End of the Road for Himelsein Mandel Vehicle
Investors in a long-troubled life-settlement fund voted last week to liquidate the vehicle’s remaining assets and shut it down once and for all.
Limited partners representing a majority of the shares in Himelsein Mandel Offshore approved a plan to hire liquidation specialist Kinetic Partners to unwind the Cayman Islands vehicle and return investor capital. It was the latest twist in a financial-crisis saga that underscores the liquidity mismatch between life-settlement investments and the expectations of most hedge fund backers.
The fund operator, Himelsein Mandel Fund Management, launched the life-settlement vehicle and a U.S. companion, HM Ruby Fund, in 2006. By mid-2009, the vehicles had about $300 million invested in life-insurance policies.
The strategy began to stumble the following year, however, as the Los Angeles firm struggled to make premium payments to keep the policies current. Among other things, Himelsein Mandel secured a $65 million line of credit from Fortress Investment to fund the premium obligations until the funds started cashing in on “maturing” policies.
But the policies apparently didn’t pay out soon enough. In November 2011, the firm reached an agreement to sell its entire life-settlement portfolio to an unnamed investor, with the understanding that as the policies matured, the investor would split the proceeds with the funds’ limited partners. The funds now hold participation notes in those policies, which have a combined face value of $700 million to $1 billion.
Investors in the offshore fund soon ran out of patience, however. According to a March 1 investor letter, a group of limited partners recently moved to petition a Cayman Islands court to force the manager to unwind the fund pursuant to Cayman law. That prompted last week’s proxy vote, in which investors were asked to voluntarily liquidate the vehicle. Kinetic has assigned Mark Longbottom and Geoff Varga to handle the liquidation.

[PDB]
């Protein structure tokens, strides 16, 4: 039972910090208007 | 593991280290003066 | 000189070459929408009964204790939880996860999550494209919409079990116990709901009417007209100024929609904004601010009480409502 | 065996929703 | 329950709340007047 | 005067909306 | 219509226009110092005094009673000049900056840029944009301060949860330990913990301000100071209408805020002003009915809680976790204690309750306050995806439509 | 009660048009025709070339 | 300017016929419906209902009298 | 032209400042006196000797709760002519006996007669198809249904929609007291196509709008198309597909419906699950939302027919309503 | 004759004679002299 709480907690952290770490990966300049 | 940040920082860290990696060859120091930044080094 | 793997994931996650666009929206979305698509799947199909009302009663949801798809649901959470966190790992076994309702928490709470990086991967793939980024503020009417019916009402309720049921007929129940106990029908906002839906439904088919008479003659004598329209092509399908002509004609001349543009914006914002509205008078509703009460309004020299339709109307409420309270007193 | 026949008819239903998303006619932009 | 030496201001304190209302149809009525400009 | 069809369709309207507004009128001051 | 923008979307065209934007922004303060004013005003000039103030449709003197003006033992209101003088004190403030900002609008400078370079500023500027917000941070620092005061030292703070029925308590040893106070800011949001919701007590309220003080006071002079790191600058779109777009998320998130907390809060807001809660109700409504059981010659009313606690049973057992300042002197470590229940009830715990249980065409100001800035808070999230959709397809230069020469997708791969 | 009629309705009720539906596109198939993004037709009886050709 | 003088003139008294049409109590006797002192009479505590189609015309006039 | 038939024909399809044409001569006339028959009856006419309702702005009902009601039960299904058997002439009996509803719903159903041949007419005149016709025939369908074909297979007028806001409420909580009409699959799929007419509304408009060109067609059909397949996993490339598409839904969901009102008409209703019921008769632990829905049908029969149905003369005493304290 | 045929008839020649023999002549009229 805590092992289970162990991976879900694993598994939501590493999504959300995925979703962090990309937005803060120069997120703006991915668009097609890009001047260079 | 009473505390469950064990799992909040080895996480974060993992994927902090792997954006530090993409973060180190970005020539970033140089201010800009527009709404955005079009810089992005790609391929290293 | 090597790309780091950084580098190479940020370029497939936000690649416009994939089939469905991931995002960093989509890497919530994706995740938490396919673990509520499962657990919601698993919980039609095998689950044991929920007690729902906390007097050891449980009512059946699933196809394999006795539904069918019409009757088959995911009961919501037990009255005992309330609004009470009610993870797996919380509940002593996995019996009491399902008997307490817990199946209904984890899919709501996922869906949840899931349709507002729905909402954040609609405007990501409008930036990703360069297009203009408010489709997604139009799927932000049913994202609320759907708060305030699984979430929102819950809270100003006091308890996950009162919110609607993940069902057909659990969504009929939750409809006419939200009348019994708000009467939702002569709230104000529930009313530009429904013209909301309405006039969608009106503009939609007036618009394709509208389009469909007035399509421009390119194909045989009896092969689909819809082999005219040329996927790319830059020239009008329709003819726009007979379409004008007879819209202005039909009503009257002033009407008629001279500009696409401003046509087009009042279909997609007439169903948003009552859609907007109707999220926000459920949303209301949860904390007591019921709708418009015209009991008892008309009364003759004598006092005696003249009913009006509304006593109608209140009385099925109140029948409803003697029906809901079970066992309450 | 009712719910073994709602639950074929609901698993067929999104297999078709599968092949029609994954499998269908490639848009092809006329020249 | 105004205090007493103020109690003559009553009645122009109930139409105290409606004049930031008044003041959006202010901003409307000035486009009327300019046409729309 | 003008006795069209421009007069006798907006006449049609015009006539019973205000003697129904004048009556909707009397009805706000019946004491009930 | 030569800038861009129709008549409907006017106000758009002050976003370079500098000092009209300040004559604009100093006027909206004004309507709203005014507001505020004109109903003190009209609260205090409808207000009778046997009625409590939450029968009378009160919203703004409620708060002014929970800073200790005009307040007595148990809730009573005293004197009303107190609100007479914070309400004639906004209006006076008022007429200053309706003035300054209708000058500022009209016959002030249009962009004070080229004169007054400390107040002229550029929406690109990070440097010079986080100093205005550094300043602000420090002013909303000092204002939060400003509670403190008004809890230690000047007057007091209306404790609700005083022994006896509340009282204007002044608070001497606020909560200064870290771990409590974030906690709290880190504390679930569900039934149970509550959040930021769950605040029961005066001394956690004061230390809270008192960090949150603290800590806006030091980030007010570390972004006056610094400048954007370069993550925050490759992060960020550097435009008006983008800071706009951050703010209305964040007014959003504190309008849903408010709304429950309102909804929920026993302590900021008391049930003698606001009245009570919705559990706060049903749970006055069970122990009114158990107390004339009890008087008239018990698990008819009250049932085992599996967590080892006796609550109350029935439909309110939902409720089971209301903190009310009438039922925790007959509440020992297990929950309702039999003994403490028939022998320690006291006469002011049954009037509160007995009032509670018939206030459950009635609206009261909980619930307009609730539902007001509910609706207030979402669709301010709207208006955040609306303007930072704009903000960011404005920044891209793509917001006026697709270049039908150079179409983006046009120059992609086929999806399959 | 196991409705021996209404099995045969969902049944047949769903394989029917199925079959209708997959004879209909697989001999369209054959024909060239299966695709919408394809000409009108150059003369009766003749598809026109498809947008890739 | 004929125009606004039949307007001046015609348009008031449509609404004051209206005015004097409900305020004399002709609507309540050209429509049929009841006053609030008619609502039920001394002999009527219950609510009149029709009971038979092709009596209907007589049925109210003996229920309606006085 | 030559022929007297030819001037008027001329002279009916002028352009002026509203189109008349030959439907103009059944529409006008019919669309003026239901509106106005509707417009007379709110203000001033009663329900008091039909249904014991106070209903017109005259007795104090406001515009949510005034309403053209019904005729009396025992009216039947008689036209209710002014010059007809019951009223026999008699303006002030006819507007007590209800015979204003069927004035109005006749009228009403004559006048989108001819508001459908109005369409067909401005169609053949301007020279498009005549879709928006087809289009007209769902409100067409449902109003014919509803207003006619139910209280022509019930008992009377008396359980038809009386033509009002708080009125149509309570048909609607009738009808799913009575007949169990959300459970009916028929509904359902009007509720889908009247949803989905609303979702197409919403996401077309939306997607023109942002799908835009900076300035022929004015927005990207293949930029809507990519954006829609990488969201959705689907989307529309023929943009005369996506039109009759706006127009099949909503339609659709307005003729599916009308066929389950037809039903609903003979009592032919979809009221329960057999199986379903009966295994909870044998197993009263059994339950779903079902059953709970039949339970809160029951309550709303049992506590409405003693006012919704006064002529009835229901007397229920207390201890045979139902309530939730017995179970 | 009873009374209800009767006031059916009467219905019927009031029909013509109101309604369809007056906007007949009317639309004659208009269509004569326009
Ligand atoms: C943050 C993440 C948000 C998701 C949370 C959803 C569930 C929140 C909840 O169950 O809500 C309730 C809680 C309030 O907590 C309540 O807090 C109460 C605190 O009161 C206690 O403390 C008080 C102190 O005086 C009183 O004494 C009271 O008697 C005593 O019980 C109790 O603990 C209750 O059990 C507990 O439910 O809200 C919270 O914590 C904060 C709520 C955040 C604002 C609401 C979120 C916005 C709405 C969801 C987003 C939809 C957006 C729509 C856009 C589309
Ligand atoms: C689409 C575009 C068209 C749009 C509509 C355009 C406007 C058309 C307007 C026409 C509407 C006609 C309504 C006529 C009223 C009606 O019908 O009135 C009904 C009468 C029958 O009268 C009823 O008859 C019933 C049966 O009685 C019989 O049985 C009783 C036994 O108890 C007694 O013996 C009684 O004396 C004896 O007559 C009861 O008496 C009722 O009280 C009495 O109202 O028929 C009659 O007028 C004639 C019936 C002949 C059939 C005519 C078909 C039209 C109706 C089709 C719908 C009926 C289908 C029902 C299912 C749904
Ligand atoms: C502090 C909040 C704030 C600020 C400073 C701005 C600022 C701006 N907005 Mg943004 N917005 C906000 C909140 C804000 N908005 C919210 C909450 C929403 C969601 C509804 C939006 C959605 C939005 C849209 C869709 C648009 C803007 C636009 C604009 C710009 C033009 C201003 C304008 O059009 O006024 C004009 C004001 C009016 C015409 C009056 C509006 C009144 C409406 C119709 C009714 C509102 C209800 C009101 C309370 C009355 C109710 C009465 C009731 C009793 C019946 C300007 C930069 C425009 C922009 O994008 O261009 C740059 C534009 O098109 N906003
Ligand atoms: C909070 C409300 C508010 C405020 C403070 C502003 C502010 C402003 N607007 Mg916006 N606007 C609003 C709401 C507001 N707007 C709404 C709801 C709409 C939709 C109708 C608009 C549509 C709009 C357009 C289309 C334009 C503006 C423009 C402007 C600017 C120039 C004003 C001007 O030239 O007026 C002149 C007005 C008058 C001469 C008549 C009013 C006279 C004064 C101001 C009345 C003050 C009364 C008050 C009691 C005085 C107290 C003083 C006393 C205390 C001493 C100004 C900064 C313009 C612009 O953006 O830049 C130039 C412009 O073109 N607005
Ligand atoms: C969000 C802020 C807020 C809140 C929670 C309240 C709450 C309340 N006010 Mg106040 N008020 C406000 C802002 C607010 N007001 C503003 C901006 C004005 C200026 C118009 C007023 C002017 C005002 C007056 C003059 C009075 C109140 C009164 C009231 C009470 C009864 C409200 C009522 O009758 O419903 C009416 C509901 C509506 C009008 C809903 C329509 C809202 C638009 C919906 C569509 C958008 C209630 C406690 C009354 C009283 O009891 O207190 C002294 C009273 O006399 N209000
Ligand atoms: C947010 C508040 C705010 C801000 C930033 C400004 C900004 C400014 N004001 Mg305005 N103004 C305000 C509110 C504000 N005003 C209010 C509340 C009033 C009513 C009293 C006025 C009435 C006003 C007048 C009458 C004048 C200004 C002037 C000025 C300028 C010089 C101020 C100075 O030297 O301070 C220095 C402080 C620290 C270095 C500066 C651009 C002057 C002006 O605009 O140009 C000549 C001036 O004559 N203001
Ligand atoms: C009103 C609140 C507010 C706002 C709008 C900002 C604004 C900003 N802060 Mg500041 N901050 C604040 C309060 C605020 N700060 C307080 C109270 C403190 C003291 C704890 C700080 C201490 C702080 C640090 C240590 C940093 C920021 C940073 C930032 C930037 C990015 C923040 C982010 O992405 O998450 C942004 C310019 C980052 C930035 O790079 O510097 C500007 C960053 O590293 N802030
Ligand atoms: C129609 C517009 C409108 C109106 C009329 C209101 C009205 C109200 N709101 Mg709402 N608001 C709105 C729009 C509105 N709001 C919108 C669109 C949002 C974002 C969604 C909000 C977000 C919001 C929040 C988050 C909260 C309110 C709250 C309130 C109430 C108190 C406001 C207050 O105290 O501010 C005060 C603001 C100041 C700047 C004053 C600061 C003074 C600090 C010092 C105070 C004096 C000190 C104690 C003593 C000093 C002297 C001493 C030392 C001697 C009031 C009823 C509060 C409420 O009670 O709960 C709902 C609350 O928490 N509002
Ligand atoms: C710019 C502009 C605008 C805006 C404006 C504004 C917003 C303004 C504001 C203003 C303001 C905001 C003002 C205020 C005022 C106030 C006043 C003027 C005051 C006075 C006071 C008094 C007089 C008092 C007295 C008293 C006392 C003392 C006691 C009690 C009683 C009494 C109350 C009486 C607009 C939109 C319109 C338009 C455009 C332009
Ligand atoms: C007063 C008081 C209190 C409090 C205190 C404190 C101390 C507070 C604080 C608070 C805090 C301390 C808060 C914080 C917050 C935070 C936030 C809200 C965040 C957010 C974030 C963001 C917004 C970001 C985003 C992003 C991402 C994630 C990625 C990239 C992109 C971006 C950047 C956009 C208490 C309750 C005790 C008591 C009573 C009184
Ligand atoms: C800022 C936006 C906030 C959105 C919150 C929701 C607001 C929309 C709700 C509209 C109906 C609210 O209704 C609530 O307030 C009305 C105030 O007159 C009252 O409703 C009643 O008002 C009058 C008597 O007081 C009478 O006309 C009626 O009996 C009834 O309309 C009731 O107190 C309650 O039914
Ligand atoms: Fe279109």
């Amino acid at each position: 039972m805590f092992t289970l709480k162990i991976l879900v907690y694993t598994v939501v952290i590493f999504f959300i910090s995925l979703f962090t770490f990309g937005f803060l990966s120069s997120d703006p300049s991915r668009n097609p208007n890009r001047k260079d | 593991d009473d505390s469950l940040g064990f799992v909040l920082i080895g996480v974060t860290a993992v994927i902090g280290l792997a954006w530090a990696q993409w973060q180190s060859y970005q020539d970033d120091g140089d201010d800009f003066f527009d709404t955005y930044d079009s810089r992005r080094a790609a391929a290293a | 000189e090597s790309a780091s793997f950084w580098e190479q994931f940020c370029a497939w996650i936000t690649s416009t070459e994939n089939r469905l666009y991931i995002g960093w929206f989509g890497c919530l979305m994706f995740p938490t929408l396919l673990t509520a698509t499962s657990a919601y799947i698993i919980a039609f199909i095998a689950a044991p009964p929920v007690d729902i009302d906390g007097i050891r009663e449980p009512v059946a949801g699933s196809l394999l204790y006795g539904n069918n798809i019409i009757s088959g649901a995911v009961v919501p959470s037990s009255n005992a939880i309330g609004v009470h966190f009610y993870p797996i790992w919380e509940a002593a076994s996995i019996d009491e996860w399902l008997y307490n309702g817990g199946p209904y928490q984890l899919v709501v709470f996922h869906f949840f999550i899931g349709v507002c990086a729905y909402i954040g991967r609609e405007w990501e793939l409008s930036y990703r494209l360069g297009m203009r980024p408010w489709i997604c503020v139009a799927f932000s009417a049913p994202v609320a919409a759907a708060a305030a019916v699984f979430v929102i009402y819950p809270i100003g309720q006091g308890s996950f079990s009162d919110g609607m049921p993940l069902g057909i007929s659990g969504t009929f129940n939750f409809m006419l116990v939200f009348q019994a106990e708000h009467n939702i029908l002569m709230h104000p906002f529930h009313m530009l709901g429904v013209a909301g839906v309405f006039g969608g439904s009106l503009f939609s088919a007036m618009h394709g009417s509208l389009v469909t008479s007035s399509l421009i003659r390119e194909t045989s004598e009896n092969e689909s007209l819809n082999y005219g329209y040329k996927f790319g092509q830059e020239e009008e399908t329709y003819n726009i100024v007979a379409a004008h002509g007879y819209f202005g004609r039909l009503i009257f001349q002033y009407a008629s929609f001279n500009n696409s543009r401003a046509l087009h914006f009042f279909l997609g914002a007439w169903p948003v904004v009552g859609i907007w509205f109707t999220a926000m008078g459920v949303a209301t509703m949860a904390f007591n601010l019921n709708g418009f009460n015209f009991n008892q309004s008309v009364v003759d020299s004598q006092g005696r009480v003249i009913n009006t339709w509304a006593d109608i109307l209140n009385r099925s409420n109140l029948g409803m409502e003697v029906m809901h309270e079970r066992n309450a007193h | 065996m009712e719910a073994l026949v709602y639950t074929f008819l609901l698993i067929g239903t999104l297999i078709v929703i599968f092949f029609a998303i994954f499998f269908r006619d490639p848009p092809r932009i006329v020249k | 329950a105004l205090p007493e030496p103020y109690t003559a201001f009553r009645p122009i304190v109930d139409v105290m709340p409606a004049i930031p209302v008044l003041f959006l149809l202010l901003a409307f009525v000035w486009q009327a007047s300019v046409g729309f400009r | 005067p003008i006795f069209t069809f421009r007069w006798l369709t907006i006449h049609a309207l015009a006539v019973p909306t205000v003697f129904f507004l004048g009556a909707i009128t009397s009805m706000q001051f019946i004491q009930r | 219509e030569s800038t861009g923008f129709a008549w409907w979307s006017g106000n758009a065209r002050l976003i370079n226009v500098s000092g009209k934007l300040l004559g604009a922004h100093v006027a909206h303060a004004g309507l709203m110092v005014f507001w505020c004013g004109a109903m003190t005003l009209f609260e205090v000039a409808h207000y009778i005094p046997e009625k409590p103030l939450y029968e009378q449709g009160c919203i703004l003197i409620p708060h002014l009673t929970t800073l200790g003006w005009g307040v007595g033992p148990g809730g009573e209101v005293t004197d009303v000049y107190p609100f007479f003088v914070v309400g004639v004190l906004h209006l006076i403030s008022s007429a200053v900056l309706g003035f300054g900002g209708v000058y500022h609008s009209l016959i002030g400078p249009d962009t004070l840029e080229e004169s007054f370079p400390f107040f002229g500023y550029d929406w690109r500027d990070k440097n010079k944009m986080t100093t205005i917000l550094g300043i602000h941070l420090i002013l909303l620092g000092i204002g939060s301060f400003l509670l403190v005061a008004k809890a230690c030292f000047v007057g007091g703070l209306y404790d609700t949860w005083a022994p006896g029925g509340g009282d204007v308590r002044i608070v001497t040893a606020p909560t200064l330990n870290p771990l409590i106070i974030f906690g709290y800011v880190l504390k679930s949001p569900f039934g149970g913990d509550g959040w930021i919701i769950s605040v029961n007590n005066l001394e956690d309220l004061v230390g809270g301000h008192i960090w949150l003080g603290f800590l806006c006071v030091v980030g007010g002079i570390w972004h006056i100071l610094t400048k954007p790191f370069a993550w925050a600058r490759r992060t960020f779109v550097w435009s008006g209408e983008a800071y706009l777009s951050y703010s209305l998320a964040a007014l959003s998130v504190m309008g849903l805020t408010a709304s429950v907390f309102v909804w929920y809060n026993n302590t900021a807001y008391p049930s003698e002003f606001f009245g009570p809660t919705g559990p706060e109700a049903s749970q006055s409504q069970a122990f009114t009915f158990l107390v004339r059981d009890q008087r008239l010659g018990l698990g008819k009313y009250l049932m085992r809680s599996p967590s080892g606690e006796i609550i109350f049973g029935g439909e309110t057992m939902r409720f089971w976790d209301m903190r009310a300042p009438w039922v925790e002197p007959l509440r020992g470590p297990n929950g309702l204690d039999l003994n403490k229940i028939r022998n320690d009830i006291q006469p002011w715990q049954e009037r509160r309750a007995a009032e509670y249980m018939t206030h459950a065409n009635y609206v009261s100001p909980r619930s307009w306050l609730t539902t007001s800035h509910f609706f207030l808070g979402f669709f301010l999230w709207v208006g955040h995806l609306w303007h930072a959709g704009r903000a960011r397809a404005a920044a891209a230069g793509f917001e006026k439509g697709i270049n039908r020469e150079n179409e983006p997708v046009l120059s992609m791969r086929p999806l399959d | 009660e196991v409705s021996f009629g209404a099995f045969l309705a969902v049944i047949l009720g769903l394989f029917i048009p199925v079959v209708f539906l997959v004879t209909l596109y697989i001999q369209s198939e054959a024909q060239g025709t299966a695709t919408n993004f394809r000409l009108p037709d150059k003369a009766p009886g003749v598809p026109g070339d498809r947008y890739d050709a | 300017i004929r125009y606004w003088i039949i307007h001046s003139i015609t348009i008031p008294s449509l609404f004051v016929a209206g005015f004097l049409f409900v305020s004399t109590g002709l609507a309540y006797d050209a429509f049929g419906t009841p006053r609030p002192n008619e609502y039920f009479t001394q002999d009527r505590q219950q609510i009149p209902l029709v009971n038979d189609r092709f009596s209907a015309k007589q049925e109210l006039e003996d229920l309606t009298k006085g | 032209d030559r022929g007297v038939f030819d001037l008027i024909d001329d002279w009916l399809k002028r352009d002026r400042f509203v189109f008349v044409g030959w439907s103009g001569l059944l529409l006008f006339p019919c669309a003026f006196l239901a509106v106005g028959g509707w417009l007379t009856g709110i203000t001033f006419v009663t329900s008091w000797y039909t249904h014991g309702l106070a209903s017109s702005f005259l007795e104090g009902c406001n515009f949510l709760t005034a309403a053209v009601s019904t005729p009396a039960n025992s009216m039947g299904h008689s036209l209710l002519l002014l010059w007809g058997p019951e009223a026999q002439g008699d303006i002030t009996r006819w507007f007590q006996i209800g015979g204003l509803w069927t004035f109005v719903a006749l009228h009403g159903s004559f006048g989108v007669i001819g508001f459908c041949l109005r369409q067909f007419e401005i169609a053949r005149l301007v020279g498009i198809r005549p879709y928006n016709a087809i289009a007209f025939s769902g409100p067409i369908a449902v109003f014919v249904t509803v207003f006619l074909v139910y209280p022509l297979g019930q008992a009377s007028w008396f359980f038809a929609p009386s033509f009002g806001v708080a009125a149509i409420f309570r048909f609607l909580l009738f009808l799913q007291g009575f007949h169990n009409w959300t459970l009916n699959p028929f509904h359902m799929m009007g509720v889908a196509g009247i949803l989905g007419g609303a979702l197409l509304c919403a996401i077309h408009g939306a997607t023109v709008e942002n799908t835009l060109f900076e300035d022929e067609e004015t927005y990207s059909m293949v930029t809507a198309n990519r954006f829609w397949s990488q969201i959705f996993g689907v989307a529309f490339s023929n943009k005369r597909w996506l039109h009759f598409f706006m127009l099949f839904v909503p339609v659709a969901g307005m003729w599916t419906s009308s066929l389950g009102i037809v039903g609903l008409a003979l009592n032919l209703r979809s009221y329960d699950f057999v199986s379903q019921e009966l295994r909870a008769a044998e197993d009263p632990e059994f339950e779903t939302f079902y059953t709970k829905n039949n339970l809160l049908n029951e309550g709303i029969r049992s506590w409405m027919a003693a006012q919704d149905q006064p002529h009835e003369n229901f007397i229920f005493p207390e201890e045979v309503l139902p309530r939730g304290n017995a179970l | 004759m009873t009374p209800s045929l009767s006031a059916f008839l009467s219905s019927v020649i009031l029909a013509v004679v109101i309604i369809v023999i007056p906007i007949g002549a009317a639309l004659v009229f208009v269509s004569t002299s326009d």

The participation notes held by Himelsein Mandel Offshore could fetch up to $100 million in a secondary-market auction, one source estimated. Even at that valuation, most of the fund’s investors would suffer substantial losses on their initial investments.
As of February 2010, Himelsein Mandel Offshore had produced an average annual return of 17.3% — mostly in the form of unrealized gains. At the time, the fund reported having $211 million under management.
The status of the HM Ruby vehicle is unclear, but market players said they expect those investors also will be given an option to liquidate their assets and shutter the fund.
When they launched the vehicles, firm founders Wayne Himelsein and Jason Mandel told investors they were targeting annual returns of 18-22%. One market player said the firm may have been too aggressive in snapping up life-insurance policies before the financial crisis, then suffered for it when investor capital dried up.
“You needed constant cashflow in order to make the premium payments,” he said. “And if you couldn’t get people to invest in your funds, you had no more of that cashflow.”
It’s unclear what remains of Himelsein and Mandel’s firm. They’re now suing Fortress for seizing $1.4 billion of life-insurance policies that had collateralized the $65 million credit line.